First of all, we are quicker. So it's difficult to compete with our pace. Plus, we have the best team in the market. We have built it from the ground up and that's why it's a lot more important to us. To borrow a phrase from a great man, 'You can never underestimate the power of five guys in Blue Jeans.' So we are a small team that works nimbly and has an agile way of looking at things.
You have raised $50 million which means you are still very well-funded as expenses are low. How are you going to deploy the rest of the funding?
Our biggest focus is going to be aggressive marketing, in addition to building the platform and the team. We believe that Quikr needs to grow organically first. We didn't throw the money into marketing and expected people to use the platform. We knew that we must create enough supply and demand before getting more customers on board. If we had gone heavily into marketing before, we might have got the people who want to buy from us, but then, who would sell? So for the first two-three years, we have let the business grow. And we have started aggressive marketing only recently, about 7-8 months ago.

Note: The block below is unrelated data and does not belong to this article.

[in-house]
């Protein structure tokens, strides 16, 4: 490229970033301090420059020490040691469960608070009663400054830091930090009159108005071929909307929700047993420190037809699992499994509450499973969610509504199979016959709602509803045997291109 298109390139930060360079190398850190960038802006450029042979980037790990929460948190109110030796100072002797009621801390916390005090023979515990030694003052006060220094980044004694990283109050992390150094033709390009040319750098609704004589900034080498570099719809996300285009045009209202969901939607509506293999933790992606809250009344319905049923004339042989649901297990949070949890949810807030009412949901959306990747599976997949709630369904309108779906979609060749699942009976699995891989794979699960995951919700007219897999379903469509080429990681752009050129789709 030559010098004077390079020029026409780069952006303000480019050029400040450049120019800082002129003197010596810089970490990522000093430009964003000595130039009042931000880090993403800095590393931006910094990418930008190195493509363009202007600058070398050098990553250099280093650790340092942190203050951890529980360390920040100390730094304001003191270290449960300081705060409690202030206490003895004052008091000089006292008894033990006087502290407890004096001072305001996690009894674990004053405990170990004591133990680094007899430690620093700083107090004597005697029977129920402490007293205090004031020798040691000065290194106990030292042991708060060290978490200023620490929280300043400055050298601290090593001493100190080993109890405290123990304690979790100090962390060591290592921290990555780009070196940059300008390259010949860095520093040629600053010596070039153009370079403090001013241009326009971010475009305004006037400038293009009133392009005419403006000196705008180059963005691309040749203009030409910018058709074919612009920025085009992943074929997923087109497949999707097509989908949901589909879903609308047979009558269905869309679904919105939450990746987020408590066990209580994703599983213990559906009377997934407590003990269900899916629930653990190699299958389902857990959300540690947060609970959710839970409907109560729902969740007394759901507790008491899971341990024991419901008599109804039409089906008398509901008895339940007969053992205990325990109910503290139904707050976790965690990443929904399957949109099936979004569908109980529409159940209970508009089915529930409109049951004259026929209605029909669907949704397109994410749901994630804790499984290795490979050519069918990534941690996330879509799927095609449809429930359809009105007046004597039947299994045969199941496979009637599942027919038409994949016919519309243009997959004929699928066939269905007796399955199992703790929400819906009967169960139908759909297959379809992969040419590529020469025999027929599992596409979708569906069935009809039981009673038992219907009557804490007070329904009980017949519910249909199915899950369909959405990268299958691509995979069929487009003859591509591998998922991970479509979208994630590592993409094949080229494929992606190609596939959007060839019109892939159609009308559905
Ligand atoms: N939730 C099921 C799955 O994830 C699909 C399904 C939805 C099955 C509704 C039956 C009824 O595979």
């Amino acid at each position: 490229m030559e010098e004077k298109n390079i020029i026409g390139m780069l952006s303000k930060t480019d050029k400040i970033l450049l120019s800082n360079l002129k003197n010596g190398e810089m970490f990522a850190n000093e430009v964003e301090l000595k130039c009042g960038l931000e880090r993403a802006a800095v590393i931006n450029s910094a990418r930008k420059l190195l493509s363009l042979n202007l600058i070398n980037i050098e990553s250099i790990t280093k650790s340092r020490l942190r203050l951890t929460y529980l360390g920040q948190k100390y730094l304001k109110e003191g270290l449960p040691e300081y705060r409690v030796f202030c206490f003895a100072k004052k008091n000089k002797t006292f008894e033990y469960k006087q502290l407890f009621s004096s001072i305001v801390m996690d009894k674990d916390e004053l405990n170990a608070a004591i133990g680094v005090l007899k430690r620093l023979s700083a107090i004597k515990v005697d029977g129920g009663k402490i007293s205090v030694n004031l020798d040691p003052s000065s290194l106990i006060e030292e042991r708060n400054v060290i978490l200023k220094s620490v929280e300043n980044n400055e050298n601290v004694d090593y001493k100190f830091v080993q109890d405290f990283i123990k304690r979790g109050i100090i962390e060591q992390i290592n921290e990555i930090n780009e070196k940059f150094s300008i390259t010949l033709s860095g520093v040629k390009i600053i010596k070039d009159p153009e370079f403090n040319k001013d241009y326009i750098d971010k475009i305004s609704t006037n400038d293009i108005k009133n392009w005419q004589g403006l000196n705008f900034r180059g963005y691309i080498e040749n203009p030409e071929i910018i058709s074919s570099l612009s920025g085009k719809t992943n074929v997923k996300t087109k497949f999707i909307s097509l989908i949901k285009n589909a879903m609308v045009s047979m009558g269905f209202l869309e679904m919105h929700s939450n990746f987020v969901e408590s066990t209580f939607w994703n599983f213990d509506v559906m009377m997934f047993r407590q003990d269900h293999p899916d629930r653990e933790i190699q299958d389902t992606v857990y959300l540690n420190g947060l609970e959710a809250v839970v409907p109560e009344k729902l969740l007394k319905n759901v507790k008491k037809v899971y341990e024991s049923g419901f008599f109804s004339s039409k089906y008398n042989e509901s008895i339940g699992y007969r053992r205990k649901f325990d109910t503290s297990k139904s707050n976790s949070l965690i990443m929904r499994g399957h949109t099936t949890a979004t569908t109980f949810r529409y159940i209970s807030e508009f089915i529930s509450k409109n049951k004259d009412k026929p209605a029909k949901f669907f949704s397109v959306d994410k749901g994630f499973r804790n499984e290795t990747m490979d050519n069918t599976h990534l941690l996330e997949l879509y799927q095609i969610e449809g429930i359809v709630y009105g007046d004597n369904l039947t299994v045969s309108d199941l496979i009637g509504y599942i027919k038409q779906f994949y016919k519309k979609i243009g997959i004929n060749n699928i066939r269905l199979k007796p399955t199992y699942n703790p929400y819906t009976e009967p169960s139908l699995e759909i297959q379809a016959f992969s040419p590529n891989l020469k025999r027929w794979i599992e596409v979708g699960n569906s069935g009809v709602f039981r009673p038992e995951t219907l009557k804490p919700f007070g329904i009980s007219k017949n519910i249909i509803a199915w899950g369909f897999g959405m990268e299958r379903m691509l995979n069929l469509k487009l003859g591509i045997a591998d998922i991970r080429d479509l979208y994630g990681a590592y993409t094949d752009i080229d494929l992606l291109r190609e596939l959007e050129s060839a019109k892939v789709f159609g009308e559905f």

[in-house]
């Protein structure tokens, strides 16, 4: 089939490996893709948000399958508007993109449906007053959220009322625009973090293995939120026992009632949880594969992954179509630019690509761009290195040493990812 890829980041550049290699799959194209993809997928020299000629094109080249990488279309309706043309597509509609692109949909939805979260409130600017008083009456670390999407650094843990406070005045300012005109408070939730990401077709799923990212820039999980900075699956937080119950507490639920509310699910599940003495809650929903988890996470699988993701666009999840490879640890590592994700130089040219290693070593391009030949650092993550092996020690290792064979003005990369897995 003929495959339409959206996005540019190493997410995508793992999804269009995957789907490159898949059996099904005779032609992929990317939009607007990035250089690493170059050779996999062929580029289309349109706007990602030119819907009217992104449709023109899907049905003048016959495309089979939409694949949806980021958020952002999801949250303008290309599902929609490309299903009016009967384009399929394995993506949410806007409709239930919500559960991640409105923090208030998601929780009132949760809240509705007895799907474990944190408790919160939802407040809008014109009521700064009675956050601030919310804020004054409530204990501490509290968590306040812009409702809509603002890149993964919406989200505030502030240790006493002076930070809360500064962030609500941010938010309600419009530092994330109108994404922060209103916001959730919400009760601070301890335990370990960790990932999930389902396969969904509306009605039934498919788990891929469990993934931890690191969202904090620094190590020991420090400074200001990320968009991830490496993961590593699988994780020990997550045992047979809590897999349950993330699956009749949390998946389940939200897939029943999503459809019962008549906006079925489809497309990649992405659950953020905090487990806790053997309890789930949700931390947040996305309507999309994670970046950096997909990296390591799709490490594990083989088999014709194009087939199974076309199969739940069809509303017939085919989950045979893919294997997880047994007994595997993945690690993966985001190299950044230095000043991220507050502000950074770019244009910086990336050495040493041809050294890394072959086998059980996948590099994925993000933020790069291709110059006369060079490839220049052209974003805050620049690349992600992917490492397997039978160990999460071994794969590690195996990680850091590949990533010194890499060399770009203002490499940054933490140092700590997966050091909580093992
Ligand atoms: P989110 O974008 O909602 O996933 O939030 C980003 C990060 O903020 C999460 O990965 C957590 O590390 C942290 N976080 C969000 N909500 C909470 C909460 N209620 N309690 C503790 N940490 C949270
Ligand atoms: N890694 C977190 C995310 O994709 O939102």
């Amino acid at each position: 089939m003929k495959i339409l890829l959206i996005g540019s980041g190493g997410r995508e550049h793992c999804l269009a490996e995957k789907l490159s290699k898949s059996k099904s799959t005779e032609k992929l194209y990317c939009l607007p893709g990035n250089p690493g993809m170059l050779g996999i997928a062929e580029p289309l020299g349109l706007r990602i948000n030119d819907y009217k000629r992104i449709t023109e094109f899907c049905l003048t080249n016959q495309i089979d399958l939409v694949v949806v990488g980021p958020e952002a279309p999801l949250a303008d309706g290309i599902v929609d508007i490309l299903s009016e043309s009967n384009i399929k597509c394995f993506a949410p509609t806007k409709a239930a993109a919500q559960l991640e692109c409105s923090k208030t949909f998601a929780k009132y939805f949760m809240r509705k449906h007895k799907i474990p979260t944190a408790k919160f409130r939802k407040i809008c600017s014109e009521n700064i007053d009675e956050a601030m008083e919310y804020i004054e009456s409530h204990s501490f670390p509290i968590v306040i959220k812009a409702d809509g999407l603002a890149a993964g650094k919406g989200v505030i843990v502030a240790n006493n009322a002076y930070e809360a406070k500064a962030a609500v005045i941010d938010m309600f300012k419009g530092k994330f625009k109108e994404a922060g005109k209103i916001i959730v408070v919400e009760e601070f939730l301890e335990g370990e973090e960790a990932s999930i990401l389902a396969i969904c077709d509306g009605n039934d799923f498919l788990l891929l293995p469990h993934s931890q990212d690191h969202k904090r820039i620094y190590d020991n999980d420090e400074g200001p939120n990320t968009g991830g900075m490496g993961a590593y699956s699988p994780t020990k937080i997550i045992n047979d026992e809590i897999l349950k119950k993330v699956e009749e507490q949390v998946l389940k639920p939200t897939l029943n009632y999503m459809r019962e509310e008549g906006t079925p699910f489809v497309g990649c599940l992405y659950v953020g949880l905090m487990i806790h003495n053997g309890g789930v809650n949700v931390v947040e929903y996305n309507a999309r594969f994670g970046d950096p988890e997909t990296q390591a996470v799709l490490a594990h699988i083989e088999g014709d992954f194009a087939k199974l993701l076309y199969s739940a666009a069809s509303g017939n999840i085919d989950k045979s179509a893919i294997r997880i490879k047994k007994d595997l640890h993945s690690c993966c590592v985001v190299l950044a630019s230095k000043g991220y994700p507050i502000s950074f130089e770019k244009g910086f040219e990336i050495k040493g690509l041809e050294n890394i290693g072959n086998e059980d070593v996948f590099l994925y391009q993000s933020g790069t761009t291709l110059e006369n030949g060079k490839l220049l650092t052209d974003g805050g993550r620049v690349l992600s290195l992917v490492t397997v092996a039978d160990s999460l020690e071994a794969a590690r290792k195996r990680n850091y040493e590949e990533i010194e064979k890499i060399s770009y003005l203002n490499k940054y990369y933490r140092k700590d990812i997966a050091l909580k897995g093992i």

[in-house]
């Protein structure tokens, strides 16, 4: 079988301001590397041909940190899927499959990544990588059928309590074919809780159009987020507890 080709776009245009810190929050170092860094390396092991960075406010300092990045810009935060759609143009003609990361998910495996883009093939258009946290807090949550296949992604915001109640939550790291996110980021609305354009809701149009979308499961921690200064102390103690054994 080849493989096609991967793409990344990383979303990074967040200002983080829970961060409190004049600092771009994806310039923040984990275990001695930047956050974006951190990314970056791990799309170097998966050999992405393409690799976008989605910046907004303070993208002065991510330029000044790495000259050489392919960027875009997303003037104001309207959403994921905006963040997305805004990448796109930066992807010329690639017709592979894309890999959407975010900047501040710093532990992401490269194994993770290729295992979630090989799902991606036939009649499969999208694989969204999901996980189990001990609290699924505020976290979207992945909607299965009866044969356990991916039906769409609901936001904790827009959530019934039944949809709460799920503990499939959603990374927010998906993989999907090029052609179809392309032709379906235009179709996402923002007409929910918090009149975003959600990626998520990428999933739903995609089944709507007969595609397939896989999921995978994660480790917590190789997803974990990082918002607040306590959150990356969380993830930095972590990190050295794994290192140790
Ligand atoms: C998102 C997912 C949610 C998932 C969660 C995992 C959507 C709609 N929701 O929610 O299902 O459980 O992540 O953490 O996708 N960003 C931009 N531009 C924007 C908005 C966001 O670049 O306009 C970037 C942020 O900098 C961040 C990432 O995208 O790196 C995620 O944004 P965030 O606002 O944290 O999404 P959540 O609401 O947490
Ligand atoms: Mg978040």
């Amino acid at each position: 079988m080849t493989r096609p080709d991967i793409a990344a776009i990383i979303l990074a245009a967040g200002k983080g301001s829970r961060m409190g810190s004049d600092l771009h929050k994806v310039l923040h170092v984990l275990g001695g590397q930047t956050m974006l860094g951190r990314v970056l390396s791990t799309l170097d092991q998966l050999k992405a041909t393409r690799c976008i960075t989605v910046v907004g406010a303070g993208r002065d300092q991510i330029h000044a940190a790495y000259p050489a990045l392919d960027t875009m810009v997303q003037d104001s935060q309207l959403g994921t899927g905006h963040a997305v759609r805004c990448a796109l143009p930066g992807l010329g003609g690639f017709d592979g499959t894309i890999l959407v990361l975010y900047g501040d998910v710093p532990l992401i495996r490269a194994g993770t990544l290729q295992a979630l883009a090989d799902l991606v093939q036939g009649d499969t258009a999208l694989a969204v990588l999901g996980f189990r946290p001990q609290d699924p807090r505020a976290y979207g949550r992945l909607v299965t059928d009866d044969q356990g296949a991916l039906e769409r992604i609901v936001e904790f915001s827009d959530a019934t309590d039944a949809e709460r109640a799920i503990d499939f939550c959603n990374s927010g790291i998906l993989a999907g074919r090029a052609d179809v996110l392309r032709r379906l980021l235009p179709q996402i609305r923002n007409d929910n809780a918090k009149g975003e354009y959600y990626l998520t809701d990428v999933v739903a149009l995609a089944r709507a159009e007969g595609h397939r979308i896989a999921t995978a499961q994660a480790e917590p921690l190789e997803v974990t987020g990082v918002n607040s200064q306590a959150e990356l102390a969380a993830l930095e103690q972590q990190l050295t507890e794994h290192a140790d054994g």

But you are not the only one in the market who is advertising. OLX has also become aggressive over the past 7-8 months. Does it mean the market has reached a critical mass?
But is advertising really a need? You were growing very well without it. Moreover, companies like Craigslist mostly do word-of-mouth promotion globally.
Well, Craigslist is a bit of an exception. It was started in the 90s â€“ so they had a good 10 years of first-mover advantage. But today, everyone is in on the secret and you need to build these platforms fast. If you look at such platforms in the emerging market, you will find they have gone in for strong advertising campaigns.
Consumerism in India is unique and different. Moreover, Internet adoption is still fairly low in the country. Are you, therefore, a long-term play for investors?